Likewise, you won’t be able to travel with the child to the extent that it is either prohibited by the agreement/court order or to the extent that it impacts the child’s other parent’s rights to parenting time under the agreement/court order. If his parenting time begins on Wednesday, you can’t take the child to visit family in Kentucky through Friday – or, at least, not without your child’s father giving the say-so. And, if you’re limited to travel within the state of Virginia, or travel when the child’s father is aware ahead of time of itinerary and contact information, you won’t be able to go to Kentucky at all. Of course, those are just examples – and, most of the time, parties ARE able to travel with the child, even under a custody and visitation agreement or order, it’s just that they have to follow the specific rules prescribed therein.

We don’t have a custody agreement or order. What can I do?

You’re not limited if there’s no order – but, of course, neither is your child’s father, so I think it’s important to fight fair. You could take the child, but consider, too, how that would impact both your future custody case, and your child’s father’s attitude towards you. Right now, you’re both feeling insecure, and a little extra cooperation can go a long ways towards establishing a successful coparenting relationship.

Why do you care? Well, the angrier he is, the more he may fight you in court – and the less you may find that the two of you are able to cooperate as it relates to some of the more important issues in the care and upbringing of your child. At the beginning, a lot of these reactions are visceral and rooted in fear; neither wants to feel that the other can just take the child away and keep them from access to the child. That’s pretty terrifying stuff – in fact, I’d venture to say that fear of that feeling is, in large part, what led you here today.
So, I do always caution women I speak with to balance the need to travel (say, to visit family for the holidays, or just to get away from the negative energy at home) with what it could do to the case. Will it make him super angry and extra aggressive? Is there a better way to handle this?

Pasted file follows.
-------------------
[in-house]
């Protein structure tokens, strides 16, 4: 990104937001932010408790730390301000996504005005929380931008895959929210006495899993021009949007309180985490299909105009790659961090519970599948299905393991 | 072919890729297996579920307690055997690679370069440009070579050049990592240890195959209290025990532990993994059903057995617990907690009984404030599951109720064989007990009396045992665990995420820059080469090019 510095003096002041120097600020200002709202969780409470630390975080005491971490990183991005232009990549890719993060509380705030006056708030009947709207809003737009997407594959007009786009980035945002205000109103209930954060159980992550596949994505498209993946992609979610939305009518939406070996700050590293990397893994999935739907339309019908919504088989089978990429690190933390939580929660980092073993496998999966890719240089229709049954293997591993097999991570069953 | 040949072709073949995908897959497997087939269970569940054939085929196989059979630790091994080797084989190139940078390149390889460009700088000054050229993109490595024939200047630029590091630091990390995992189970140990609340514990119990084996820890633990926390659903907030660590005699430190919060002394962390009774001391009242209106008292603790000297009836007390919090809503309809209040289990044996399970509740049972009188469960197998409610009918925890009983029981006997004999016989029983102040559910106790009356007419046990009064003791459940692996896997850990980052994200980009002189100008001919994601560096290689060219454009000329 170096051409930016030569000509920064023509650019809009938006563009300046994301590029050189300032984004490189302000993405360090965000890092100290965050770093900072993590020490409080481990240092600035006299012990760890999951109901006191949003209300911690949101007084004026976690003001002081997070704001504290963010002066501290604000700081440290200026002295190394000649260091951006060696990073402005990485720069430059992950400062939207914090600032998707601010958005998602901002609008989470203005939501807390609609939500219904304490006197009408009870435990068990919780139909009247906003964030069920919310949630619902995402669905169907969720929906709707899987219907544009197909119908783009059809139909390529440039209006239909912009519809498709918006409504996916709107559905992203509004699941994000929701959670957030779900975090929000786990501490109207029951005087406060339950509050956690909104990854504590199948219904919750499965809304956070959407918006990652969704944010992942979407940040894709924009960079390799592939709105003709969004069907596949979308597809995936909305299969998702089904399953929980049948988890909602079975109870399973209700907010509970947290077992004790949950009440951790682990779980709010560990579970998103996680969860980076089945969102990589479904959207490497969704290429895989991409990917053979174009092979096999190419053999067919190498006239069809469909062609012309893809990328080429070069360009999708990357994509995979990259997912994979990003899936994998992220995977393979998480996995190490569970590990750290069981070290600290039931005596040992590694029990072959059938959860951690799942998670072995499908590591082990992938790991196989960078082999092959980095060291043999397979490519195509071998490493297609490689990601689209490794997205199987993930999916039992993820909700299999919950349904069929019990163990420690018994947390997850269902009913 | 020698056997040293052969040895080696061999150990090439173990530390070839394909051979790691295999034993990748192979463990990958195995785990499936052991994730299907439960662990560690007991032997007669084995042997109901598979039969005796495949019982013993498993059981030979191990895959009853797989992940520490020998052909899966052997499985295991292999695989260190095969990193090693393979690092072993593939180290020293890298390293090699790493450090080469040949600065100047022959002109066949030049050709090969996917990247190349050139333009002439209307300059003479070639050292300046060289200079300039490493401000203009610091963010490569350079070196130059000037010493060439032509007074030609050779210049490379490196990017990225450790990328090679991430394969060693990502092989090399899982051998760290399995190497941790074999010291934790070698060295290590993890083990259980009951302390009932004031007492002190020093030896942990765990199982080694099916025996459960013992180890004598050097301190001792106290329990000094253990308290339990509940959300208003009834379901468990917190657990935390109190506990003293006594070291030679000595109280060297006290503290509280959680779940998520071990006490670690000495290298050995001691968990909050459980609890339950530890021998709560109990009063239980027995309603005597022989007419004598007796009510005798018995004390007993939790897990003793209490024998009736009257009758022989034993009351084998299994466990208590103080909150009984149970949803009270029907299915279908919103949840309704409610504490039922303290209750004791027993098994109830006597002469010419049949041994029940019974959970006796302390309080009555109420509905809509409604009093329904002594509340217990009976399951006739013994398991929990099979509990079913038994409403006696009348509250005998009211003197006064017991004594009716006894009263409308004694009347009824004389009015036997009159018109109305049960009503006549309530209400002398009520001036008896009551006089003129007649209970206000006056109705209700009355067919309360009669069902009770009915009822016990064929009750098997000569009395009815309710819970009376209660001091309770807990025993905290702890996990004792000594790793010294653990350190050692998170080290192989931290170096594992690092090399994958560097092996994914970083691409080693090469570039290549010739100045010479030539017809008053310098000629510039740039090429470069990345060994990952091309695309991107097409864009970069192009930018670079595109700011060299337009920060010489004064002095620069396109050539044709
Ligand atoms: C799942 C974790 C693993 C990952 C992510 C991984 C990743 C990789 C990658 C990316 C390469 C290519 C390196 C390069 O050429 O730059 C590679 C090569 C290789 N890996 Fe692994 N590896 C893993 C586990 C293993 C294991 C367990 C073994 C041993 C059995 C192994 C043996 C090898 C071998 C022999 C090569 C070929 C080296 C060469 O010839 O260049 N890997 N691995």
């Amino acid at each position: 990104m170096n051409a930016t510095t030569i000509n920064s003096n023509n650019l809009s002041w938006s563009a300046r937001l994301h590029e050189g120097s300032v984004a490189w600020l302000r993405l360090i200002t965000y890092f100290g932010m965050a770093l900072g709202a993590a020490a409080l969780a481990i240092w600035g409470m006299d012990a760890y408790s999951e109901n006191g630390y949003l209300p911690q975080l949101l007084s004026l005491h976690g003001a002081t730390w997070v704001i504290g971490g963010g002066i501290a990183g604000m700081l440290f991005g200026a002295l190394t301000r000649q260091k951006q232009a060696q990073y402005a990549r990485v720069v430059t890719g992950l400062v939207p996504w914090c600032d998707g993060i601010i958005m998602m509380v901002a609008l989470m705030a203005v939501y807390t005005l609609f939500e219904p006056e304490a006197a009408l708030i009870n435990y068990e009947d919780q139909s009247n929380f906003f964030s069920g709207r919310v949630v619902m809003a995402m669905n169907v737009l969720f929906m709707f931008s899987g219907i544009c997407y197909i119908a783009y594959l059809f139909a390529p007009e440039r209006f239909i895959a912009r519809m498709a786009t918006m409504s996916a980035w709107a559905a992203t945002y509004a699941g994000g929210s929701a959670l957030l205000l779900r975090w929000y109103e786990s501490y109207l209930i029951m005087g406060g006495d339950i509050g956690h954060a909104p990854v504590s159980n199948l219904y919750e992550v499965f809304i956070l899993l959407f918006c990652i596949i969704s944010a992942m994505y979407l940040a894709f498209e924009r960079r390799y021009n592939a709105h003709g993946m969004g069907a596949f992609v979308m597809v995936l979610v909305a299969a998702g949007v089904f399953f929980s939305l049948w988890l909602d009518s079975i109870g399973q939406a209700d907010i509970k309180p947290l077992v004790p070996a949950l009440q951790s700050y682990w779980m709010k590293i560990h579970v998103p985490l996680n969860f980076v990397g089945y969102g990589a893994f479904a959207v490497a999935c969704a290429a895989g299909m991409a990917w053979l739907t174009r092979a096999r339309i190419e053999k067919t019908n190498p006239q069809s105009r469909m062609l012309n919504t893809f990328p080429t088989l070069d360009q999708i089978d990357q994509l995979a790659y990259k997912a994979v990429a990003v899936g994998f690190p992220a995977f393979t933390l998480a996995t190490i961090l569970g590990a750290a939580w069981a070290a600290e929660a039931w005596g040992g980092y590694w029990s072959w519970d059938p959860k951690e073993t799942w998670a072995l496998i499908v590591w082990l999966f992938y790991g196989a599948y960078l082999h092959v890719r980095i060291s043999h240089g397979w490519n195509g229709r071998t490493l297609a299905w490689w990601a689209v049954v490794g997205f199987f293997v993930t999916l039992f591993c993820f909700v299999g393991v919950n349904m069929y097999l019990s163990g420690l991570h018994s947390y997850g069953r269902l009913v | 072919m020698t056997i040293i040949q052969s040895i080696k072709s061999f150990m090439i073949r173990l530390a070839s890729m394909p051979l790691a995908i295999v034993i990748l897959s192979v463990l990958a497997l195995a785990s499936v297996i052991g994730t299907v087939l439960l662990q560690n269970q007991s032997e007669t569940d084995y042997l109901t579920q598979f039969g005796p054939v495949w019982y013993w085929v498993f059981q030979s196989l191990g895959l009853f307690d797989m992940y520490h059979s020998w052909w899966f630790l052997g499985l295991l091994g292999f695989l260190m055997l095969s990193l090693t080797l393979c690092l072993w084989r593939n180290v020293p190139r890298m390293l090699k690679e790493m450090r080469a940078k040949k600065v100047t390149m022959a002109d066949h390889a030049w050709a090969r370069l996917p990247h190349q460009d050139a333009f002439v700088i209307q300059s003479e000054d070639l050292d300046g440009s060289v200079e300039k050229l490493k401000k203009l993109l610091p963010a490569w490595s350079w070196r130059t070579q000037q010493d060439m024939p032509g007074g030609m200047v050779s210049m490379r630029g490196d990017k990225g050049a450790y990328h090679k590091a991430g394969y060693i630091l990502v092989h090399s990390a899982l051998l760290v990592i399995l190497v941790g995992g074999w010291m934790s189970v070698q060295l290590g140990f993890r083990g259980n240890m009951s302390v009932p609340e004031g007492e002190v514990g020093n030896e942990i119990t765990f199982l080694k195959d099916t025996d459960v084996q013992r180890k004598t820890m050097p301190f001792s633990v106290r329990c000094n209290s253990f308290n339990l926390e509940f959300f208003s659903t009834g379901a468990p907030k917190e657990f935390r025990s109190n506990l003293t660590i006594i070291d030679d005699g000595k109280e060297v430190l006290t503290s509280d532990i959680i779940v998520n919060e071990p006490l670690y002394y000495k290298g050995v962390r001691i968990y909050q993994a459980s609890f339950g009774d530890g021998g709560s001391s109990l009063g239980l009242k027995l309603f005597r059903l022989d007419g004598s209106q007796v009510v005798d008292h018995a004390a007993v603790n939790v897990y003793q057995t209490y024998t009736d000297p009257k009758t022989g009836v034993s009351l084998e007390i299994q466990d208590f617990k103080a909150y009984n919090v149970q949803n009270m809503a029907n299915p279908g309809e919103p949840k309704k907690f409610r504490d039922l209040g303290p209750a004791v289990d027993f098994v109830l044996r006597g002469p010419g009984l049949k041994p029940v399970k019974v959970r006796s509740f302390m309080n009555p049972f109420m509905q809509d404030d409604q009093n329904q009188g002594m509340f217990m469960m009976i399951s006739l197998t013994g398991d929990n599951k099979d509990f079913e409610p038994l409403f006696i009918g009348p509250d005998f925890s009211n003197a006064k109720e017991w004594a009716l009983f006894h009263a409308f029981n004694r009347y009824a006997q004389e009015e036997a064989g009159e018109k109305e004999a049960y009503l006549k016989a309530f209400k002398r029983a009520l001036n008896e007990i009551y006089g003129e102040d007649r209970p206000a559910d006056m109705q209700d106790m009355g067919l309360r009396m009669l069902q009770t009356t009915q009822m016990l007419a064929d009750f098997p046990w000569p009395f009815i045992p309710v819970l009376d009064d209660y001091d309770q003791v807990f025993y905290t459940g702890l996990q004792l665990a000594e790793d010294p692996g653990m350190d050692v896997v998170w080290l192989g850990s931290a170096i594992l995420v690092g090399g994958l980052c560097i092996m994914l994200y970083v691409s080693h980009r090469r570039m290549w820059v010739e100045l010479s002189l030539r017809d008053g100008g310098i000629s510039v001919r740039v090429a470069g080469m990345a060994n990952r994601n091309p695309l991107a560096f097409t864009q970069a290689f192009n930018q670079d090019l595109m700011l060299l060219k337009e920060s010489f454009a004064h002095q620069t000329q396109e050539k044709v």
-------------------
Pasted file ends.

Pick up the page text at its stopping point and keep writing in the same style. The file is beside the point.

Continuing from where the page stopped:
If there’s no custody and visitation order in place, though, you are free to take the child. No police officers are going to, say, storm your parent’s house in the middle of the right, rush in, and take the crying child from your arms. They can’t until there’s an order in place. There’s no such thing as parental kidnapping until it violates an existing court order or agreement.

Of course, the same goes for him, too – so if he takes the child, you won’t be able to use the police to get him or her back. You could potentially file a petition for emergency custody, but, again, you run into the whole issue of potentially escalating tensions. Is it worth it? Will it make reaching an agreement in your custody case (which is infinitely preferable to litigating) even less likely? Will it make litigation necessary? Will it increase the cost, time, and blood pressure points involved?

There are a lot of considerations here, and you’d do well to think about it from a variety of different angles – potentially while also consulting with a divorce and/or custody attorney – before you act. It’s easy to act hastily, in fear, and without thought to the potential consequences, but that’s not often a good idea in custody cases.

For more information, to request a copy of our custody book, to get more information about our custody seminar, or to schedule a confidential consultation with one of our licensed and experienced Virginia divorce and custody attorneys, give our office a call at 757-425-5200.